Innovative educators know that web 2.0 technologies have added another dimension to the ways we teach and learn. Whether using a Ning to spice up an ELA literacy circle, or GoogleVoice to engage English Language Learners, web 2.0 technologies have the potential to engage students, when they might otherwise not be. Political campaigns over the past few years have increasingly embraced web 2.0 technologies seeking to engage more voters. Viewing candidates' websites in the 2008 presidential election felt more like visiting a social network than a mere parking lot for platform text and publicity photos.

In a recent blog post, I asked: How educators and schools can prepare citizens and netizens for a world of work and private life infused with information and communication technology.

A recent summit organized by O'Reilly Media (widely attributed with the coinage of the phrase web 2.0 in 2005) called Gov 2.0 asked the following questions:
  • How can we use technology to make government more transparent and accountable?
  • How do we bridge the culture of web innovation, forged around the world and in Silicon Valley, with the culture of political innovation?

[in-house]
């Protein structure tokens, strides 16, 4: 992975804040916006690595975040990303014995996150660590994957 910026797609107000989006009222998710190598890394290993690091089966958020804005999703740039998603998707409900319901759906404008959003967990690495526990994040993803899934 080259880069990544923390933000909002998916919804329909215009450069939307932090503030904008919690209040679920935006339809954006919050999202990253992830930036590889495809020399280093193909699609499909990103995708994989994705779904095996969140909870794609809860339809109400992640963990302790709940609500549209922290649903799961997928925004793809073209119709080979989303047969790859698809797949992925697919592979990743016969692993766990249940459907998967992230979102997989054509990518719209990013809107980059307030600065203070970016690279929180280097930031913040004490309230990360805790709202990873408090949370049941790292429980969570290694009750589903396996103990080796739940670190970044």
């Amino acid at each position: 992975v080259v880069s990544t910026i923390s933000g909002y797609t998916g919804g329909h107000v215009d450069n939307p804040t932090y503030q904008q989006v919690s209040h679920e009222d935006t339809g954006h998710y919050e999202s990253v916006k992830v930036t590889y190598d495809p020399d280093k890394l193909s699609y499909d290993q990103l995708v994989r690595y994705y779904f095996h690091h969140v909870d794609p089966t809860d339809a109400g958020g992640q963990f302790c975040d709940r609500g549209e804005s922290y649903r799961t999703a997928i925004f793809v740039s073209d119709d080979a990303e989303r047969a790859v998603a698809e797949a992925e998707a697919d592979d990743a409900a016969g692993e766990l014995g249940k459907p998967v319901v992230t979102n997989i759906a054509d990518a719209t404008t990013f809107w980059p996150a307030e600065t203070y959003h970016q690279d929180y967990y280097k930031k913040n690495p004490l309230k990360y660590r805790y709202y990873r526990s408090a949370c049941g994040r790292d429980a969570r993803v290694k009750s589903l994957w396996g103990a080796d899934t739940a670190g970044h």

• How do we focus the power of the technology community on solving the nation's most pressing problems?
  • How can Web 2.0 approaches such as crowdsourcing and collaborative development create new models of public-private partnerships?

There is a lot of worthwhile material from the summit. I recommend starting with watching Tim O'Reilly outline his thoughts about Gov 2.0:


For me, whats most compelling about O'Reilly's argument is the notion that communication technology can awaken civic engagement. If using a Ning learning network over the summer can engage students in reading (a task that all year they had difficulty with), then perhaps this new web culture of contributing to social networks, producing content, and connecting with others can help to increase engagement of individuals with their communities and governments.